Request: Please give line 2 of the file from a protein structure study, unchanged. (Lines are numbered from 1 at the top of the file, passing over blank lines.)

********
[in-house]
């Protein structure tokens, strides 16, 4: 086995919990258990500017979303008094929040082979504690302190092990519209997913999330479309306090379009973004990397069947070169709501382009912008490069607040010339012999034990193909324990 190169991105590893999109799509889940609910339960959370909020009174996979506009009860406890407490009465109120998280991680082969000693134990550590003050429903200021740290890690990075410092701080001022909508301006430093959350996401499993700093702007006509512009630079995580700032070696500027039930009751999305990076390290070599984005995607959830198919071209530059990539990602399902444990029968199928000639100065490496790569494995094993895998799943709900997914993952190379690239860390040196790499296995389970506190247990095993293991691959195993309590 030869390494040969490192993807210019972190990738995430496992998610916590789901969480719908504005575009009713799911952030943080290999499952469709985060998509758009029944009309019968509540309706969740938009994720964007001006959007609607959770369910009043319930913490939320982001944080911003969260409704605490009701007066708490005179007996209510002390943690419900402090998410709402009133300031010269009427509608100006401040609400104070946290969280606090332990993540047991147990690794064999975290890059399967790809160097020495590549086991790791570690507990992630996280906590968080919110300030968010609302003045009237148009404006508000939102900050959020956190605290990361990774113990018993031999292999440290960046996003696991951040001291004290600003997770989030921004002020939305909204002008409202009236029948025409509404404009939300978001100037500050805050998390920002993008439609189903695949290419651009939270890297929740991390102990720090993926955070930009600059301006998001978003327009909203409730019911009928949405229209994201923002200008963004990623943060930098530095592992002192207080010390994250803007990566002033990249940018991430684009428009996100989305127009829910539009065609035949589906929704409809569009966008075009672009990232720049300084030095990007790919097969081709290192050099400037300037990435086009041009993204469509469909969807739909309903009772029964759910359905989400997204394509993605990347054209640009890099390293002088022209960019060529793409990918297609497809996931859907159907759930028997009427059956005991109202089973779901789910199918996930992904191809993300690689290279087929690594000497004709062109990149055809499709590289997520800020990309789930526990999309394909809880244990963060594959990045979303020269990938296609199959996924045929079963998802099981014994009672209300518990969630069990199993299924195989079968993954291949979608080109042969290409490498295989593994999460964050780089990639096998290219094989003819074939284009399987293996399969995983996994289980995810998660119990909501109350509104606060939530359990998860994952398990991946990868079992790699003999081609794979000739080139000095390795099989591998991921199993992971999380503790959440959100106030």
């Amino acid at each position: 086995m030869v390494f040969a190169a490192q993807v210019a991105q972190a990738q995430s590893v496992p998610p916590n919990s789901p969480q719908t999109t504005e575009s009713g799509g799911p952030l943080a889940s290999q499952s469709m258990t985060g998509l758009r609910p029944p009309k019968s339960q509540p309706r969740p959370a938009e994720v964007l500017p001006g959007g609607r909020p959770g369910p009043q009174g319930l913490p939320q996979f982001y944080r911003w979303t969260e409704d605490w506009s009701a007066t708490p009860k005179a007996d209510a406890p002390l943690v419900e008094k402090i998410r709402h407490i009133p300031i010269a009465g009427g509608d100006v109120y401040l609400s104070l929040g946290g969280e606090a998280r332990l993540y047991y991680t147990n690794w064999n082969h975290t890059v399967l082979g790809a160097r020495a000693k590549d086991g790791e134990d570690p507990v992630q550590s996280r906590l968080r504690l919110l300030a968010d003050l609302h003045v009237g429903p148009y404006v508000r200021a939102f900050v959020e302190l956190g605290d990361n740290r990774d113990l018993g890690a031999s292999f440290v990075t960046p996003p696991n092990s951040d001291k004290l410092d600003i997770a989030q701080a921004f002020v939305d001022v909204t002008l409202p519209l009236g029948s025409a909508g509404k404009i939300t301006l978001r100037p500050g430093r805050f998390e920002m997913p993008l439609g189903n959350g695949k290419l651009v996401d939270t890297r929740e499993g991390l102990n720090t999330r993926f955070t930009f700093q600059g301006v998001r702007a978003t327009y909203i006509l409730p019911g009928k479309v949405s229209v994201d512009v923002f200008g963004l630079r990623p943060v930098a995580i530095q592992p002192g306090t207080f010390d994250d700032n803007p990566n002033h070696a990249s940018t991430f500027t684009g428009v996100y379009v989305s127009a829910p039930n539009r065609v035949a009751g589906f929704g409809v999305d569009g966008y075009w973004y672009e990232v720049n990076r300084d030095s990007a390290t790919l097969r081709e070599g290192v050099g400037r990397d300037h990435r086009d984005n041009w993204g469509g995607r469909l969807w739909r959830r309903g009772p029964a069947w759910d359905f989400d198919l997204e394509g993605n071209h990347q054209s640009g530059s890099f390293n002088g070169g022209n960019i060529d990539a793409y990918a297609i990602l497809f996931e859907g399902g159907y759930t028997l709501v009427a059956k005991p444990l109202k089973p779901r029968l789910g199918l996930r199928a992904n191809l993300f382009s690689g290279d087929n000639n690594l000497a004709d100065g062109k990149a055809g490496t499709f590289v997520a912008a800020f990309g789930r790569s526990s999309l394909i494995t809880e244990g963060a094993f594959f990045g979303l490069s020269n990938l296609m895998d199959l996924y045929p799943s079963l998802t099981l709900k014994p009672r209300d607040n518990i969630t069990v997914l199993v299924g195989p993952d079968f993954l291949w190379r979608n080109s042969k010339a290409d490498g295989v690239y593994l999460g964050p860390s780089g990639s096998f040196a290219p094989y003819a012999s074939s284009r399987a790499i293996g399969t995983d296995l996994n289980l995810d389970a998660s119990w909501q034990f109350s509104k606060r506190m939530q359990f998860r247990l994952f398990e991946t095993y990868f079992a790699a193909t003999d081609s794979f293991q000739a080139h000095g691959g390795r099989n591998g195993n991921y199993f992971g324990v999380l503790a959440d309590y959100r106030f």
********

């Protein structure tokens, strides 16, 4: 086995919990258990500017979303008094929040082979504690302190092990519209997913999330479309306090379009973004990397069947070169709501382009912008490069607040010339012999034990193909324990 190169991105590893999109799509889940609910339960959370909020009174996979506009009860406890407490009465109120998280991680082969000693134990550590003050429903200021740290890690990075410092701080001022909508301006430093959350996401499993700093702007006509512009630079995580700032070696500027039930009751999305990076390290070599984005995607959830198919071209530059990539990602399902444990029968199928000639100065490496790569494995094993895998799943709900997914993952190379690239860390040196790499296995389970506190247990095993293991691959195993309590 030869390494040969490192993807210019972190990738995430496992998610916590789901969480719908504005575009009713799911952030943080290999499952469709985060998509758009029944009309019968509540309706969740938009994720964007001006959007609607959770369910009043319930913490939320982001944080911003969260409704605490009701007066708490005179007996209510002390943690419900402090998410709402009133300031010269009427509608100006401040609400104070946290969280606090332990993540047991147990690794064999975290890059399967790809160097020495590549086991790791570690507990992630996280906590968080919110300030968010609302003045009237148009404006508000939102900050959020956190605290990361990774113990018993031999292999440290960046996003696991951040001291004290600003997770989030921004002020939305909204002008409202009236029948025409509404404009939300978001100037500050805050998390920002993008439609189903695949290419651009939270890297929740991390102990720090993926955070930009600059301006998001978003327009909203409730019911009928949405229209994201923002200008963004990623943060930098530095592992002192207080010390994250803007990566002033990249940018991430684009428009996100989305127009829910539009065609035949589906929704409809569009966008075009672009990232720049300084030095990007790919097969081709290192050099400037300037990435086009041009993204469509469909969807739909309903009772029964759910359905989400997204394509993605990347054209640009890099390293002088022209960019060529793409990918297609497809996931859907159907759930028997009427059956005991109202089973779901789910199918996930992904191809993300690689290279087929690594000497004709062109990149055809499709590289997520800020990309789930526990999309394909809880244990963060594959990045979303020269990938296609199959996924045929079963998802099981014994009672209300518990969630069990199993299924195989079968993954291949979608080109042969290409490498295989593994999460964050780089990639096998290219094989003819074939284009399987293996399969995983996994289980995810998660119990909501109350509104606060939530359990998860994952398990991946990868079992790699003999081609794979000739080139000095390795099989591998991921199993992971999380503790959440959100106030």